IDC’s Worldwide Total Disk Storage Systems Market for Q3 2015 had some interesting results. The thumbnail is the title of this post.

But there are a couple more details. ODM vendors – who sell direct to the hyperscale data center customers – had the fastest revenue growth of any supplier at 23.4%. HP’s revenue growth came in second at 16%, while the Others followed closely at 15.2%.

That’s where the growth stopped. EMC was down 8%. Dell down 1.6%. NetApp down 12.8%. And IBM, whose results reflected their sale of the x86 server business to Lenovo, was down 32.5%.

HP turning the corner
HP’s bold bet on 3PAR – which StorageMojo discussed in mid-2014, seems to be paying off. EMC’s disjointed product line – and NetApp’s tired one – aren’t competitive.

Beyond percentages
The most telling IDC number though is the absolute dollars. Out of a $9.1B revenue quarter, fully $3.8B went to Others and ODMs. That’s over 41% of the WW revenue.

Here’s the table from the IDC press release:

Click to enlarge.

Click to enlarge.

The StorageMojo take
It is now clear that modern storage architectures – the Others and HP – are taking share. The reluctance of EMC and NetApp to cannibalize their aged product lines is hitting them where it hurts.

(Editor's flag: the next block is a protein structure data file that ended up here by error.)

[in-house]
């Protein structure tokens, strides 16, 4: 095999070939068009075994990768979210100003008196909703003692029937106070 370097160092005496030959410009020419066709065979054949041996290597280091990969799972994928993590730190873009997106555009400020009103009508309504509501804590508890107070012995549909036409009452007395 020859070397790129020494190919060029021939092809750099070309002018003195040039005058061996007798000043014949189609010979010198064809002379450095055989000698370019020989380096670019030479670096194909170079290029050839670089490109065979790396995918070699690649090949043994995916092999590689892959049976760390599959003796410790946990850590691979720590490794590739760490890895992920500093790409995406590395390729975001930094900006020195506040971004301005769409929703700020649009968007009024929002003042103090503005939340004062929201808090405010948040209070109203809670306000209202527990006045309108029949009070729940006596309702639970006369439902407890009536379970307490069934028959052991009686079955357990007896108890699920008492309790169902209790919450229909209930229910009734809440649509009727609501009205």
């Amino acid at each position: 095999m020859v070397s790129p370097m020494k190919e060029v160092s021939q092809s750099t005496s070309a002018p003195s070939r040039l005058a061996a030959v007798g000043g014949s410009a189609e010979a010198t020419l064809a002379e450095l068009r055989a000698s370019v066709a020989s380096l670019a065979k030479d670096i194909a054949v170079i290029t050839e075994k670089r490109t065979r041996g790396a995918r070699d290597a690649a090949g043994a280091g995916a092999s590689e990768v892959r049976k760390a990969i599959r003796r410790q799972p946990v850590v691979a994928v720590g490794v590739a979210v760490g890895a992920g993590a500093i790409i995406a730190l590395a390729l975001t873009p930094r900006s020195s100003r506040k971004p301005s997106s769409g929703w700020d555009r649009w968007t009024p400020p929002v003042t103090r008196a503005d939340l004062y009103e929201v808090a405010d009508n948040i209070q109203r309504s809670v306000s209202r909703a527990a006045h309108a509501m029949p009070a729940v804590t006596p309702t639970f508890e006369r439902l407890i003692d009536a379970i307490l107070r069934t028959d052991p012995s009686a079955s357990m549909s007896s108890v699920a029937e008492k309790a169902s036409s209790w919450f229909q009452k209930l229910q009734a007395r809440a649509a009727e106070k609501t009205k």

But they are fighting back, as Nimble CEO Suresh Vasudevan recently noted in discussing their recent shortfall:

I would say in our competitive engagements pricing action by the large vendors is by far the most dominant factor that impacted us.

Deep discounts by legacy vendors are slowing down the Others. But that’s a tactic, not a strategy.

Legacy vendors are caught in a market vise between efficient modern architectures and low-cost hyperscale cloud providers. The jaws are closing and it isn’t likely that DSSD (EMC) or SolidFire (NetApp) will be enough to save either one.

Based on his actions, EMC’s Tucci doesn’t believe EMC has a future as an independent company. If NetApp’s board thought about it they’d see that the same is true of NetApp.

Once upon a time Boston’s Route 128 had a thriving flock of minicomputer makers. But the advent of the PC and its enormous volumes made commodity servers ever more competitive and one by one the minicomputer makers failed. A similar dynamic is overtaking the legacy storage vendors.

Courteous comments welcome, of course.